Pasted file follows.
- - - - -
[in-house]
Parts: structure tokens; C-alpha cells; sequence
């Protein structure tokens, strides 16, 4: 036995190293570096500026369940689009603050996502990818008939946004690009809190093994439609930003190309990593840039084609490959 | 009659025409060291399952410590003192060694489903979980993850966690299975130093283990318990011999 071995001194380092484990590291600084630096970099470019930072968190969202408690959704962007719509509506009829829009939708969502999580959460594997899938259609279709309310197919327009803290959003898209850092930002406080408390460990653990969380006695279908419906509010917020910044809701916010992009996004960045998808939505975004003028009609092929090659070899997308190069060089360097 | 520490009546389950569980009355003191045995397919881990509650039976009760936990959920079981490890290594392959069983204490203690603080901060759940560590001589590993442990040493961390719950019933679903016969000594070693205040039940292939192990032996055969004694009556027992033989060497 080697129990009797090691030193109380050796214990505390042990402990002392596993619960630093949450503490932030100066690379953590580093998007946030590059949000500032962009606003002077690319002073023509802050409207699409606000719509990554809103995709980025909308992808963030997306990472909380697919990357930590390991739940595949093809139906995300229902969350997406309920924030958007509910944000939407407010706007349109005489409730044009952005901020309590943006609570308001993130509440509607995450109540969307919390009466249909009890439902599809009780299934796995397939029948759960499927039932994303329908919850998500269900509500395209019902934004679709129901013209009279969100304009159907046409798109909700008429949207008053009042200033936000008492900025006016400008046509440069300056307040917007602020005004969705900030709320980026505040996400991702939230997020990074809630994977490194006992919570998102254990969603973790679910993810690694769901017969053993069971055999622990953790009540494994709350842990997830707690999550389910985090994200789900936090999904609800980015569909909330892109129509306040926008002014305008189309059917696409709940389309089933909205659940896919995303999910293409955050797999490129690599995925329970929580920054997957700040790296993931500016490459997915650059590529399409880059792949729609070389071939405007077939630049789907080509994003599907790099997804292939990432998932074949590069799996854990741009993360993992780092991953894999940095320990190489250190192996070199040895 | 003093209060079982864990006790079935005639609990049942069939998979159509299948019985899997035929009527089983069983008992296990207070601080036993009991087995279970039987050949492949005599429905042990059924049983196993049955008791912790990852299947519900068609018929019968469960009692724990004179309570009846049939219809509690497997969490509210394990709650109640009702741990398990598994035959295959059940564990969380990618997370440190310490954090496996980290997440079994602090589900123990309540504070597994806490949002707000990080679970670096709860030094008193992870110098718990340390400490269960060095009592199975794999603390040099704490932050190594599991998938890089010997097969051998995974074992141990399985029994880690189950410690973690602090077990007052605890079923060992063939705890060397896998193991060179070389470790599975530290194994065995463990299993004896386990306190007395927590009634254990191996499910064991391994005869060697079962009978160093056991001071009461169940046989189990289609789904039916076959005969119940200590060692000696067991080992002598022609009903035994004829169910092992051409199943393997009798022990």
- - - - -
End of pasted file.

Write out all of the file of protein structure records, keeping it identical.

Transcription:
[in-house]
Parts: structure tokens; C-alpha cells; sequence
């Protein structure tokens, strides 16, 4: 036995190293570096500026369940689009603050996502990818008939946004690009809190093994439609930003190309990593840039084609490959 | 009659025409060291399952410590003192060694489903979980993850966690299975130093283990318990011999 071995001194380092484990590291600084630096970099470019930072968190969202408690959704962007719509509506009829829009939708969502999580959460594997899938259609279709309310197919327009803290959003898209850092930002406080408390460990653990969380006695279908419906509010917020910044809701916010992009996004960045998808939505975004003028009609092929090659070899997308190069060089360097 | 520490009546389950569980009355003191045995397919881990509650039976009760936990959920079981490890290594392959069983204490203690603080901060759940560590001589590993442990040493961390719950019933679903016969000594070693205040039940292939192990032996055969004694009556027992033989060497 080697129990009797090691030193109380050796214990505390042990402990002392596993619960630093949450503490932030100066690379953590580093998007946030590059949000500032962009606003002077690319002073023509802050409207699409606000719509990554809103995709980025909308992808963030997306990472909380697919990357930590390991739940595949093809139906995300229902969350997406309920924030958007509910944000939407407010706007349109005489409730044009952005901020309590943006609570308001993130509440509607995450109540969307919390009466249909009890439902599809009780299934796995397939029948759960499927039932994303329908919850998500269900509500395209019902934004679709129901013209009279969100304009159907046409798109909700008429949207008053009042200033936000008492900025006016400008046509440069300056307040917007602020005004969705900030709320980026505040996400991702939230997020990074809630994977490194006992919570998102254990969603973790679910993810690694769901017969053993069971055999622990953790009540494994709350842990997830707690999550389910985090994200789900936090999904609800980015569909909330892109129509306040926008002014305008189309059917696409709940389309089933909205659940896919995303999910293409955050797999490129690599995925329970929580920054997957700040790296993931500016490459997915650059590529399409880059792949729609070389071939405007077939630049789907080509994003599907790099997804292939990432998932074949590069799996854990741009993360993992780092991953894999940095320990190489250190192996070199040895 | 003093209060079982864990006790079935005639609990049942069939998979159509299948019985899997035929009527089983069983008992296990207070601080036993009991087995279970039987050949492949005599429905042990059924049983196993049955008791912790990852299947519900068609018929019968469960009692724990004179309570009846049939219809509690497997969490509210394990709650109640009702741990398990598994035959295959059940564990969380990618997370440190310490954090496996980290997440079994602090589900123990309540504070597994806490949002707000990080679970670096709860030094008193992870110098718990340390400490269960060095009592199975794999603390040099704490932050190594599991998938890089010997097969051998995974074992141990399985029994880690189950410690973690602090077990007052605890079923060992063939705890060397896998193991060179070389470790599975530290194994065995463990299993004896386990306190007395927590009634254990191996499910064991391994005869060697079962009978160093056991001071009461169940046989189990289609789904039916076959005969119940200590060692000696067991080992002598022609009903035994004829169910092992051409199943393997009798022990």